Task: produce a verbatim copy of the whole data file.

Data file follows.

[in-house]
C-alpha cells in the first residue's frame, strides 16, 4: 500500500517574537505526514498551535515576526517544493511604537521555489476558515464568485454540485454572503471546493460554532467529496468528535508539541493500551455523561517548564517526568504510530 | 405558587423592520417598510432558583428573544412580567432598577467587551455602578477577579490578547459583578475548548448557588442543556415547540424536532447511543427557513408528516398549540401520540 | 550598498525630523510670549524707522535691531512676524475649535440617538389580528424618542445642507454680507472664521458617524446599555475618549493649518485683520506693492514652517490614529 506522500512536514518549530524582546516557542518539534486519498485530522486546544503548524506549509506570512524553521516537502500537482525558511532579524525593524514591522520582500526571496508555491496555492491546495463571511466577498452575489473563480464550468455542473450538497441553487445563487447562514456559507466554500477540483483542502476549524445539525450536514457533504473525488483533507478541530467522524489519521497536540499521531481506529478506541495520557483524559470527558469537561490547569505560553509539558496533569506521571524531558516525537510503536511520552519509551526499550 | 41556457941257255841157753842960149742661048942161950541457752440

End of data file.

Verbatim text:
[in-house]
C-alpha cells in the first residue's frame, strides 16, 4: 500500500517574537505526514498551535515576526517544493511604537521555489476558515464568485454540485454572503471546493460554532467529496468528535508539541493500551455523561517548564517526568504510530 | 405558587423592520417598510432558583428573544412580567432598577467587551455602578477577579490578547459583578475548548448557588442543556415547540424536532447511543427557513408528516398549540401520540 | 550598498525630523510670549524707522535691531512676524475649535440617538389580528424618542445642507454680507472664521458617524446599555475618549493649518485683520506693492514652517490614529 506522500512536514518549530524582546516557542518539534486519498485530522486546544503548524506549509506570512524553521516537502500537482525558511532579524525593524514591522520582500526571496508555491496555492491546495463571511466577498452575489473563480464550468455542473450538497441553487445563487447562514456559507466554500477540483483542502476549524445539525450536514457533504473525488483533507478541530467522524489519521497536540499521531481506529478506541495520557483524559470527558469537561490547569505560553509539558496533569506521571524531558516525537510503536511520552519509551526499550 | 41556457941257255841157753842960149742661048942161950541457752440